QN: You're right. Saying they are mortuary temples, by itself, does not make them mortuary temples. However, let us examine just one, Hatshepsut's. There is no doubt that the AE's would have prayed and performed rituals in the solar chapel and others within the temple. The existence, within the temple, of the tomb of Senenmut and chapel to Anubis who was associated with mummification and the afterlife clearly mark it as a mortuary temple. http://ancientegypto...morttemple.html

Can you show anything that supports your view that they were merely Cthonic temples whose purpose was to ensure the rebirth of the kingdom?

SC: When considering the AEs Creation Myth where everything in existence came out from within the primeval mound (the archetype pyramid) and in consideration of the physical evidence recovered from the pyramids and the ancient texts that indicate their original function, it is not unreasonable to suggest that the temples associated with the pyramids were Chthonic in nature and not mortuary. The fragments from the causeways depicting stars, animals, plants etc is precisely what we would come to expect from the ‘burst of creation’ coming forth from the eastern side of the pyramid. In short, whilst I cannot prove my contention any more than consensus Egyptology can prove its, I believe I make a better argument. Hatshepsut’s temple is irrelevant to my argument since it is from the 18th dynasty when the original function of the pyramid as rebirth instruments for the earth (kingdom) would have been adopted as rebirth instruments for the king and the temples associated with that also adopted for the king.

SC

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SC: In relatively recent history I have made many claims and have also provided the evidence/citations to back up my claims as a number of Egypt-apologists on this Forum (and elsewhere) have already found to their cost. Only a fool would make claims they cannot substantiate. But do not think that I am about to spoon-feed you. Far from it. On this one you’ll just have to do your own research. Trust me – the evidence is there. Not that such evidence is what actually matters to you in any case since you have already decided that it is not going to change your mind one iota. It’s tombs or bust for you. Your desire for me to present the evidence supporting my claims to you on a plate (instead of you doing your own legwork) is all about you trying to find some means of discrediting the evidence that backs up my claim. For you this is not about the evidence supporting what I am saying – for you it’s simply about trying to find a means of debunking it. You have already decided that my re-interpretation of the evidence is wrong and that it is not going to change your mind a single dot. One has to wonder then - why bother with what I am claiming? If you want to learn more about my re-interpretation of the evidence then you are just going to have to get up off your bahookie and do your own legwork. Think of this as ‘keeping one’s powder dry’.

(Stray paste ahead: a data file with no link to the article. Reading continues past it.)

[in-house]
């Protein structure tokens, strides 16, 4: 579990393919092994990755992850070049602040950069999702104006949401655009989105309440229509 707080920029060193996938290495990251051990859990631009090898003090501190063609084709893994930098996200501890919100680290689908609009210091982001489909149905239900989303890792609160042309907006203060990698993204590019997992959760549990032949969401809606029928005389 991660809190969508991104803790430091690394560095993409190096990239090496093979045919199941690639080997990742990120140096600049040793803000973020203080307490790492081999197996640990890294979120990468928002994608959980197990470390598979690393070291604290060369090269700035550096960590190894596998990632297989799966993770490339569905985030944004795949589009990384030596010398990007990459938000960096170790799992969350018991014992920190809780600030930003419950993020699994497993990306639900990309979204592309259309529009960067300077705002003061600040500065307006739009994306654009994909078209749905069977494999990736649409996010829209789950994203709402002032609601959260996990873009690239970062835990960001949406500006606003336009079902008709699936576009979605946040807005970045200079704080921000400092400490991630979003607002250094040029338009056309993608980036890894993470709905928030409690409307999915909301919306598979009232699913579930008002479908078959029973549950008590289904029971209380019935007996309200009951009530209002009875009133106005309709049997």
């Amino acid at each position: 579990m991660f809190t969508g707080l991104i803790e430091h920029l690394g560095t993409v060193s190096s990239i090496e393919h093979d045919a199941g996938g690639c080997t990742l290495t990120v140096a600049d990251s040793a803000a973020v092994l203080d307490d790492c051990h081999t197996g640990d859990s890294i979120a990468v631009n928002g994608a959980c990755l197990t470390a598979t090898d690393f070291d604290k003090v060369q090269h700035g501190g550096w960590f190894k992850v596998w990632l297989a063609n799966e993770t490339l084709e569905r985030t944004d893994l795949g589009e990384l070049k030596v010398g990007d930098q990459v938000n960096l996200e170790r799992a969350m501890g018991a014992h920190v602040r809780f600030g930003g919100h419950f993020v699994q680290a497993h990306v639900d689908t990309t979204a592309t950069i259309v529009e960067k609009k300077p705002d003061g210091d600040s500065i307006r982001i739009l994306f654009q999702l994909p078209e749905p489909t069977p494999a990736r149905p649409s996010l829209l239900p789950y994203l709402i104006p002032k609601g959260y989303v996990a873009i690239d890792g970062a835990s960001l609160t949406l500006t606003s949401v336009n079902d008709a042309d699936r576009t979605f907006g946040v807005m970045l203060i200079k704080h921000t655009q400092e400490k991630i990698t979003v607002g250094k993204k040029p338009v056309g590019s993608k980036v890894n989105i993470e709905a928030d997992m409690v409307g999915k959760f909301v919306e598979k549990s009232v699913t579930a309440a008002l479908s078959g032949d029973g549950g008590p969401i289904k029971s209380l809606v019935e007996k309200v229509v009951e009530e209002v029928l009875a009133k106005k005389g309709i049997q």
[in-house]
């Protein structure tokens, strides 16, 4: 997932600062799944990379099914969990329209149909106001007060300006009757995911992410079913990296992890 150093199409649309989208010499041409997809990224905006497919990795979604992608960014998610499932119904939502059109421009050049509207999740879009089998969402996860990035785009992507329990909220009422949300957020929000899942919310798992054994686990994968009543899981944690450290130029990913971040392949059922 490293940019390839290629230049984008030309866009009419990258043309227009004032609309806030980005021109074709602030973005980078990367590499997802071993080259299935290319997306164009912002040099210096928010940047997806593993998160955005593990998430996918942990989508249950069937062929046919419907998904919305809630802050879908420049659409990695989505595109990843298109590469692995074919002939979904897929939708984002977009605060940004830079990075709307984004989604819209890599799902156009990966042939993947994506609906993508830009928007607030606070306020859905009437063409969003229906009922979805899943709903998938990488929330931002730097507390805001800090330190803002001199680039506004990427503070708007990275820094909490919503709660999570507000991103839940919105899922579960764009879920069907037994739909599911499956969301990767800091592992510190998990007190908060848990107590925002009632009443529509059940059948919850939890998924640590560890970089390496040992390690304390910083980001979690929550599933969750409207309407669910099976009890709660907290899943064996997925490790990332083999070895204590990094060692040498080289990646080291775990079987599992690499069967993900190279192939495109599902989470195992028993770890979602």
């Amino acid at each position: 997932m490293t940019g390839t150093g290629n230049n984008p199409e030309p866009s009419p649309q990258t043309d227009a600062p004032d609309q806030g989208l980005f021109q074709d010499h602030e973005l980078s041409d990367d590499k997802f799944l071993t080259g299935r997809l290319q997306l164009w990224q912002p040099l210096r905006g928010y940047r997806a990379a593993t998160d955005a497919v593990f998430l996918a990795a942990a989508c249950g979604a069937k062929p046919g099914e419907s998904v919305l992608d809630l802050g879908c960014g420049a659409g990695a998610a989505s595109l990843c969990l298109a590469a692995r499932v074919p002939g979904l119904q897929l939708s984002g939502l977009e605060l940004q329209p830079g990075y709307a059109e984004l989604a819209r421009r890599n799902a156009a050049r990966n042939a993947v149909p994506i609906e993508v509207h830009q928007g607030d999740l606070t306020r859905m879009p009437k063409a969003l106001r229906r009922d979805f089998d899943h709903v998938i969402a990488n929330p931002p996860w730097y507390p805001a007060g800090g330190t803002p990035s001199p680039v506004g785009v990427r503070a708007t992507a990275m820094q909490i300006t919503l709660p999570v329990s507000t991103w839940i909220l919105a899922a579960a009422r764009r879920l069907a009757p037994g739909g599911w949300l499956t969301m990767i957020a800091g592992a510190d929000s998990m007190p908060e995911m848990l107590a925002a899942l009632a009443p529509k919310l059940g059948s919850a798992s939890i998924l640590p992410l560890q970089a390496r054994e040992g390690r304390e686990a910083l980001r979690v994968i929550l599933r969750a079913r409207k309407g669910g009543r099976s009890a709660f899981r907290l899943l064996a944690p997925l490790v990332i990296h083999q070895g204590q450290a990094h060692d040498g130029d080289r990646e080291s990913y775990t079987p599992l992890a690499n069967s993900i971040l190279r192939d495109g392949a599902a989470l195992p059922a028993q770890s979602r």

SC

Critical evaluation of self-admitted "claims" (and the data purportedly supporting them), particularly those claims professed to "overturn" current and well studied understandings, is part and parcel of research. As you have so graciously deemed to, after the fact, present a modicum of your references/interpretations, these will be addressed.

.

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SC: No. Swede made a statement that is factually incorrect. .

SC

And this would be?

.

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SC: 1) Whilst thousands of Osiris Bricks have been found (made of wood, stone or mud-brick),

SC:2) What is plainly evident here is that the AEs made stone, wood or mud-brick containers that they buried in the ground under a mound of earth that had nothing to do with the physical burial of an AE king.

SC: 3) As I said before, there is some evidence that the chthonic ritual of Osiris Beds predates the 4th kingdom.

4) tens of thousands of other recovery goods found within and around the Step Pyramid complex

SC

1) Citation? And from what period?

2) Yet none of your cited references would appear to propose this concept.

3) Citation?

4) As you are aware, many of the vessels associated with the Step Pyramid complex were quite small (cups/bowls, etc.) Would you be suggesting that these were to be considered effective "mass storage" implements? Additionally, a notable proportion of these vessels can be dated as early as the First and Second Dynasties. Given the understood practices related to establishing associations with ruling lineage, would this not appear to be a more well supported interpretation?